The Italian presidency is up for grabs on Monday when lawmakers elect the successor of incumbent President Sergio Mattarella.
Some 1,009 members of the two chambers of parliament -the Chamber of Deputies and the Senate – as well as representatives of the regions and autonomous provinces, will cast their votes from 3 p.m.
There were traditionally no official candidates in the race, but the current Prime Minister, Mario Draghi, has long been considered the favourite for the highest office in the country.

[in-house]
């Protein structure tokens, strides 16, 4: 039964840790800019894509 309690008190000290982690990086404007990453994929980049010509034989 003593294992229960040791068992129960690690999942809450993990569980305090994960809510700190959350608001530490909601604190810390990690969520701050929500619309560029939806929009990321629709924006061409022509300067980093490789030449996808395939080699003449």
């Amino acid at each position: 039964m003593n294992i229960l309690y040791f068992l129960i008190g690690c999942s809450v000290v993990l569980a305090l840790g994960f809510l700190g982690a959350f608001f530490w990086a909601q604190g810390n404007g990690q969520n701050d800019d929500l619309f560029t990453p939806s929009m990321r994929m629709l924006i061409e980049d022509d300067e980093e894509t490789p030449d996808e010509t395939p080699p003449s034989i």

Because he cannot hold both positions, negotiations have been ongoing for weeks in Rome on how to proceed with his government, in which almost all the major parties in parliament are represented.
Former Prime Minister Silvio Berlusconi announced he was withdrawing from the race last Saturday.
Neither right-wing parties nor the leftist spectrum had agreed on a joint candidate by Sunday.
That makes a decision unlikely on the first day of voting, as a two-thirds majority is needed for victory in the first three counts after which absolute majorities suffice.
With only one ballot scheduled per day, a winner is not expected before Thursday.
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